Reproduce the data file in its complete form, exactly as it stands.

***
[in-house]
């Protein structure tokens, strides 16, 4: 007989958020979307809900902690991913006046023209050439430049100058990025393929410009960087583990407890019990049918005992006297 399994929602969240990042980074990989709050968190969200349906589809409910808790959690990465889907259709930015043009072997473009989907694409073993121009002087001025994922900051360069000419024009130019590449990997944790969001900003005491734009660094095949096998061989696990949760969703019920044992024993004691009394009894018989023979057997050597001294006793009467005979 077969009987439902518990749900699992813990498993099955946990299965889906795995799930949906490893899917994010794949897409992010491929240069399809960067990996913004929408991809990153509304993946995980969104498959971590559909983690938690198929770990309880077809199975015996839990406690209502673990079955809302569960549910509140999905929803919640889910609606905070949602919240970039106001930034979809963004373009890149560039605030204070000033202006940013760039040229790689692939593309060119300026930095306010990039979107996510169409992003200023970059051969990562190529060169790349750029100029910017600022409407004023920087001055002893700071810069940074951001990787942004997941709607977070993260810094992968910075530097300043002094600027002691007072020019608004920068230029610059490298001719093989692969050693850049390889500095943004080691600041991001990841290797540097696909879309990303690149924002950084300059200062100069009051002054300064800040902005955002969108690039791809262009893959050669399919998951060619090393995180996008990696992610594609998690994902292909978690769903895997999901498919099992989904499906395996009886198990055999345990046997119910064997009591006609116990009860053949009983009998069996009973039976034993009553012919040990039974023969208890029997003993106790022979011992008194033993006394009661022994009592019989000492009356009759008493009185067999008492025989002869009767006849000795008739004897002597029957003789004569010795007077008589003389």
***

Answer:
[in-house]
């Protein structure tokens, strides 16, 4: 007989958020979307809900902690991913006046023209050439430049100058990025393929410009960087583990407890019990049918005992006297 399994929602969240990042980074990989709050968190969200349906589809409910808790959690990465889907259709930015043009072997473009989907694409073993121009002087001025994922900051360069000419024009130019590449990997944790969001900003005491734009660094095949096998061989696990949760969703019920044992024993004691009394009894018989023979057997050597001294006793009467005979 077969009987439902518990749900699992813990498993099955946990299965889906795995799930949906490893899917994010794949897409992010491929240069399809960067990996913004929408991809990153509304993946995980969104498959971590559909983690938690198929770990309880077809199975015996839990406690209502673990079955809302569960549910509140999905929803919640889910609606905070949602919240970039106001930034979809963004373009890149560039605030204070000033202006940013760039040229790689692939593309060119300026930095306010990039979107996510169409992003200023970059051969990562190529060169790349750029100029910017600022409407004023920087001055002893700071810069940074951001990787942004997941709607977070993260810094992968910075530097300043002094600027002691007072020019608004920068230029610059490298001719093989692969050693850049390889500095943004080691600041991001990841290797540097696909879309990303690149924002950084300059200062100069009051002054300064800040902005955002969108690039791809262009893959050669399919998951060619090393995180996008990696992610594609998690994902292909978690769903895997999901498919099992989904499906395996009886198990055999345990046997119910064997009591006609116990009860053949009983009998069996009973039976034993009553012919040990039974023969208890029997003993106790022979011992008194033993006394009661022994009592019989000492009356009759008493009185067999008492025989002869009767006849000795008739004897002597029957003789004569010795007077008589003389």